Emily Strasser is a writer based in Minneapolis, Minnesota. Her work has appeared in Catapult, Ploughshares, Guernica, Colorado Review, The New York Times, The Bitter Southerner, The Bulletin of Atomic Scientists, and Tricycle, among others, and she was the presenter of the BBC podcast “The Bomb.” She is also working on a book about the intersection of family and national secrets in the nuclear city of Oak Ridge, Tennessee.
To give some background, Oak Ridge was established in 1942 as a production site for the Manhattan Project—the massive American, British, and Canadian operation that developed the atomic bomb. It’s the site of Oak Ridge National Laboratory and Y-12 National Security Complex, scientific and technological development and still plays a crucial role in the city's economy and culture in general. The location and low population also helped keep the town a secret, though the settlement's population grew from about 3,000-3,750 in 1942 to about 75,000 by 1945.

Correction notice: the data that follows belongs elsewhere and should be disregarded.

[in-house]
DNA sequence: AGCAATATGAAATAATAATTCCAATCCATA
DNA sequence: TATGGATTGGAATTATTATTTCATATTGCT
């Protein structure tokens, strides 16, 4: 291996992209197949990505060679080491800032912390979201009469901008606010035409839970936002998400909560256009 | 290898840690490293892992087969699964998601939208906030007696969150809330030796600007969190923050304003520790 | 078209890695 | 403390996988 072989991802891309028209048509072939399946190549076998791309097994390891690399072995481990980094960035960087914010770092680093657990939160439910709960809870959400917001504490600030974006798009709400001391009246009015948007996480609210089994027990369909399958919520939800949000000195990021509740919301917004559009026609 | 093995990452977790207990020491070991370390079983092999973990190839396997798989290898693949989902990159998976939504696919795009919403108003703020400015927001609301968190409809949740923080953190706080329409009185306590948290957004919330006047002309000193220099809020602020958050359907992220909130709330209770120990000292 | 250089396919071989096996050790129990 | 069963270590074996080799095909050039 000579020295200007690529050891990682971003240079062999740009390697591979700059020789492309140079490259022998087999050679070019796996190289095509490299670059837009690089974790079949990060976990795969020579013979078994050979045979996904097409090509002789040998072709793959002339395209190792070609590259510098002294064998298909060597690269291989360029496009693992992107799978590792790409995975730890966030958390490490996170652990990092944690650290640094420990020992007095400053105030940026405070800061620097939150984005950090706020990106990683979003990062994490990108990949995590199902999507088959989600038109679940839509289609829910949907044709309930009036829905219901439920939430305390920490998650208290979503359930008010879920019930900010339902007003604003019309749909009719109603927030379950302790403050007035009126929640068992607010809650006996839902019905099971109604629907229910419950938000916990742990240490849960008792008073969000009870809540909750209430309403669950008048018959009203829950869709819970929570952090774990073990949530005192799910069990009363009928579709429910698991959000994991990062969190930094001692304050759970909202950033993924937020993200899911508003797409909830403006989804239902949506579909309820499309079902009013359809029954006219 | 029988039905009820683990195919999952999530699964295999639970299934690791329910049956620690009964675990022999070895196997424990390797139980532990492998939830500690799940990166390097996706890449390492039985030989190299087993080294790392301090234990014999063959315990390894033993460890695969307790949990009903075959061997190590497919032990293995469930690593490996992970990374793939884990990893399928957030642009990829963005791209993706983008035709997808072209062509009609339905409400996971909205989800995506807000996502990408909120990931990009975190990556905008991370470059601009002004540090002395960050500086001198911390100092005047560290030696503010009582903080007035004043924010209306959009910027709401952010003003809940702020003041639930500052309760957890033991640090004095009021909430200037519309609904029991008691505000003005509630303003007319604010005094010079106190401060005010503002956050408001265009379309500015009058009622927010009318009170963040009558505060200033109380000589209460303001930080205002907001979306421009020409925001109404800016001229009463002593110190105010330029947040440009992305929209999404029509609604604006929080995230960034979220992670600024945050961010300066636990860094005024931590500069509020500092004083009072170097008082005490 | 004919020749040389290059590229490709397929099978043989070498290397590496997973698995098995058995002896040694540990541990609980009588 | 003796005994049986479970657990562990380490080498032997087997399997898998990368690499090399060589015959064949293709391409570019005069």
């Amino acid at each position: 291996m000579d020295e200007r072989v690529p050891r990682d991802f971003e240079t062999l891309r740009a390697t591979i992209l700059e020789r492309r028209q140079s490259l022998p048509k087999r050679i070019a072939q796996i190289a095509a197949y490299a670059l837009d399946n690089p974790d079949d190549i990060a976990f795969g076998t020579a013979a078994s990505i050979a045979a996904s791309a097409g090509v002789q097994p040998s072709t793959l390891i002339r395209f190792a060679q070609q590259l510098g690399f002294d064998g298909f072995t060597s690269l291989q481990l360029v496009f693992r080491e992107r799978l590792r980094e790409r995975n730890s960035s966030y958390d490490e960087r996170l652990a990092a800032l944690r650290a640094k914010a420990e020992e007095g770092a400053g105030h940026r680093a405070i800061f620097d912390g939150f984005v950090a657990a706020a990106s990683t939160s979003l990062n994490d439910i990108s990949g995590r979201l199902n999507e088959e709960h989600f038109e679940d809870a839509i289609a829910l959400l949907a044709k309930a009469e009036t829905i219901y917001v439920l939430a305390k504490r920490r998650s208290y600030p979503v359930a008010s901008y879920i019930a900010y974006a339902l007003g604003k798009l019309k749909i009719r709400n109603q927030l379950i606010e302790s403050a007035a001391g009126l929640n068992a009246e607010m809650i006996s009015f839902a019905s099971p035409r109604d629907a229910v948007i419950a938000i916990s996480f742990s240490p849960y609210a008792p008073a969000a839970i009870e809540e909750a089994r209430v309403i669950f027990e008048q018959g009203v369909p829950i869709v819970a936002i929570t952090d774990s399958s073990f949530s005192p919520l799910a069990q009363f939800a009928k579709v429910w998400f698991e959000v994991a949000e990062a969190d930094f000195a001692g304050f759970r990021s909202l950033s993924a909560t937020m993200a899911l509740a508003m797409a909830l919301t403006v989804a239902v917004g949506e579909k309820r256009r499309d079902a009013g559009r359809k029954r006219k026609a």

At the same time, the government is still cleaning up from the sites’ historic roles. In 1989, the Environmental Protection Agency designated the Oak Ridge Reservation as a Superfund site.
With Emily, we discuss the history of the nuclear age with Leo Szilard and her grandfather who worked at Y-12, what secrecy means to her within the nuclear industry, how Oak Ridge became a Superfund site and what their clean up process, and what motivated her to write her book.
Contact and connect with Emily: http://emilystrasser.com
BBC podcast The Bomb: https://podcasts.apple.com/gb/podcast/the-bomb/id1524778767
Oak Ridge History and Clean Up: https://www.wbir.com/article/news/local/oak-ridge-a-look-into-the-superfund-sites-environmental-cleanup/51-552401280
Leo Szilard: https://www.atomicheritage.org/profile/leo-szilard https://www.atomicarchive.com/resources/biographies/szilard.html